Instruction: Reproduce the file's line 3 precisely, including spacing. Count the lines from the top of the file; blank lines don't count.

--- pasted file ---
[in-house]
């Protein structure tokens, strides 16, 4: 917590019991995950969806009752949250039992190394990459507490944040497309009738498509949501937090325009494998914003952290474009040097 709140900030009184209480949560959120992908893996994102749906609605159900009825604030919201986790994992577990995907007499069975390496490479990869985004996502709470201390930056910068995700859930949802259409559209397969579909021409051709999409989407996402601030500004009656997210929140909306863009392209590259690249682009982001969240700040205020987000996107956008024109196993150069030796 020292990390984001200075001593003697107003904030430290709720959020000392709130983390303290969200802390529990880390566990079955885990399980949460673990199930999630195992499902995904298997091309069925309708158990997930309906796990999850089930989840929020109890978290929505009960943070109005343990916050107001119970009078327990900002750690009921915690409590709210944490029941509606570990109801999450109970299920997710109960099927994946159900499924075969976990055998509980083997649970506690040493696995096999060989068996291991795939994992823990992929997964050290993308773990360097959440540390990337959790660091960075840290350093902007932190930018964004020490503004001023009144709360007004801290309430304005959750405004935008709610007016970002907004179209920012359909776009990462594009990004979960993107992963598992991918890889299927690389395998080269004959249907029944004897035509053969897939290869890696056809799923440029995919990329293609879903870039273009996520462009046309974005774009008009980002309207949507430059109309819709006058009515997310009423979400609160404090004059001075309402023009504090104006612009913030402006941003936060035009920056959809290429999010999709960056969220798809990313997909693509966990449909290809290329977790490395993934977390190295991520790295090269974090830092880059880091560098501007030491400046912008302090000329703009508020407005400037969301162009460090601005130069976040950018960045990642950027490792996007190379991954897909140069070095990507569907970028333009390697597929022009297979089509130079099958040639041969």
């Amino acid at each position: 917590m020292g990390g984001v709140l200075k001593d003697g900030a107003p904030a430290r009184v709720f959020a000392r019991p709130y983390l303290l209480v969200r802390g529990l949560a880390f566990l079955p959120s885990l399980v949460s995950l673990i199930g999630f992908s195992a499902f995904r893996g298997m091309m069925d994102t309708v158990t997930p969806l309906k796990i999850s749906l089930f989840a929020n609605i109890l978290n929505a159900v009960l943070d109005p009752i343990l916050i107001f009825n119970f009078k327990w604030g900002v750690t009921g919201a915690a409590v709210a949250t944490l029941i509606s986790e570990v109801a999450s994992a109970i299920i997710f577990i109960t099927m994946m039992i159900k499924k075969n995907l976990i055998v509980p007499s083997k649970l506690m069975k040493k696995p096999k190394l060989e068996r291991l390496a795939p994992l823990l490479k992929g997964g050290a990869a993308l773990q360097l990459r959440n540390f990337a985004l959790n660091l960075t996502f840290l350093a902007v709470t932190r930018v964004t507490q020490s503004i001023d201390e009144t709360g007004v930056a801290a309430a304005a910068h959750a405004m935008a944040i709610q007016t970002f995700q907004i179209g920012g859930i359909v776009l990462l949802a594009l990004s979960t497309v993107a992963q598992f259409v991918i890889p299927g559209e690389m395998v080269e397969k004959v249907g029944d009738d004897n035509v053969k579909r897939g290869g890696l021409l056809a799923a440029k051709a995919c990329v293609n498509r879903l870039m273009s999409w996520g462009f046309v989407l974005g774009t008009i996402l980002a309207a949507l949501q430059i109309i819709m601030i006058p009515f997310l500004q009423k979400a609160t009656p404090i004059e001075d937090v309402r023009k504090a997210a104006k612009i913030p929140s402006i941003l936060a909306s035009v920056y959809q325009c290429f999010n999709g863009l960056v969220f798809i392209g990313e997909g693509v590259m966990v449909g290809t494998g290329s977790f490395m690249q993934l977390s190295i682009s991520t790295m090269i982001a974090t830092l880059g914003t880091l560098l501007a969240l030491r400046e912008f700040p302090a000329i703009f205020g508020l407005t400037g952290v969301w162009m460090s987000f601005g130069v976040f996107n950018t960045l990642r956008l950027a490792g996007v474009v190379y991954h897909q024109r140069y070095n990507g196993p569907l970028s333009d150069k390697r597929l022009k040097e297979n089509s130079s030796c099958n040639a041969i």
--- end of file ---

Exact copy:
């Amino acid at each position: 917590m020292g990390g984001v709140l200075k001593d003697g900030a107003p904030a430290r009184v709720f959020a000392r019991p709130y983390l303290l209480v969200r802390g529990l949560a880390f566990l079955p959120s885990l399980v949460s995950l673990i199930g999630f992908s195992a499902f995904r893996g298997m091309m069925d994102t309708v158990t997930p969806l309906k796990i999850s749906l089930f989840a929020n609605i109890l978290n929505a159900v009960l943070d109005p009752i343990l916050i107001f009825n119970f009078k327990w604030g900002v750690t009921g919201a915690a409590v709210a949250t944490l029941i509606s986790e570990v109801a999450s994992a109970i299920i997710f577990i109960t099927m994946m039992i159900k499924k075969n995907l976990i055998v509980p007499s083997k649970l506690m069975k040493k696995p096999k190394l060989e068996r291991l390496a795939p994992l823990l490479k992929g997964g050290a990869a993308l773990q360097l990459r959440n540390f990337a985004l959790n660091l960075t996502f840290l350093a902007v709470t932190r930018v964004t507490q020490s503004i001023d201390e009144t709360g007004v930056a801290a309430a304005a910068h959750a405004m935008a944040i709610q007016t970002f995700q907004i179209g920012g859930i359909v776009l990462l949802a594009l990004s979960t497309v993107a992963q598992f259409v991918i890889p299927g559209e690389m395998v080269e397969k004959v249907g029944d009738d004897n035509v053969k579909r897939g290869g890696l021409l056809a799923a440029k051709a995919c990329v293609n498509r879903l870039m273009s999409w996520g462009f046309v989407l974005g774009t008009i996402l980002a309207a949507l949501q430059i109309i819709m601030i006058p009515f997310l500004q009423k979400a609160t009656p404090i004059e001075d937090v309402r023009k504090a997210a104006k612009i913030p929140s402006i941003l936060a909306s035009v920056y959809q325009c290429f999010n999709g863009l960056v969220f798809i392209g990313e997909g693509v590259m966990v449909g290809t494998g290329s977790f490395m690249q993934l977390s190295i682009s991520t790295m090269i982001a974090t830092l880059g914003t880091l560098l501007a969240l030491r400046e912008f700040p302090a000329i703009f205020g508020l407005t400037g952290v969301w162009m460090s987000f601005g130069v976040f996107n950018t960045l990642r956008l950027a490792g996007v474009v190379y991954h897909q024109r140069y070095n990507g196993p569907l970028s333009d150069k390697r597929l022009k040097e297979n089509s130079s030796c099958n040639a041969i």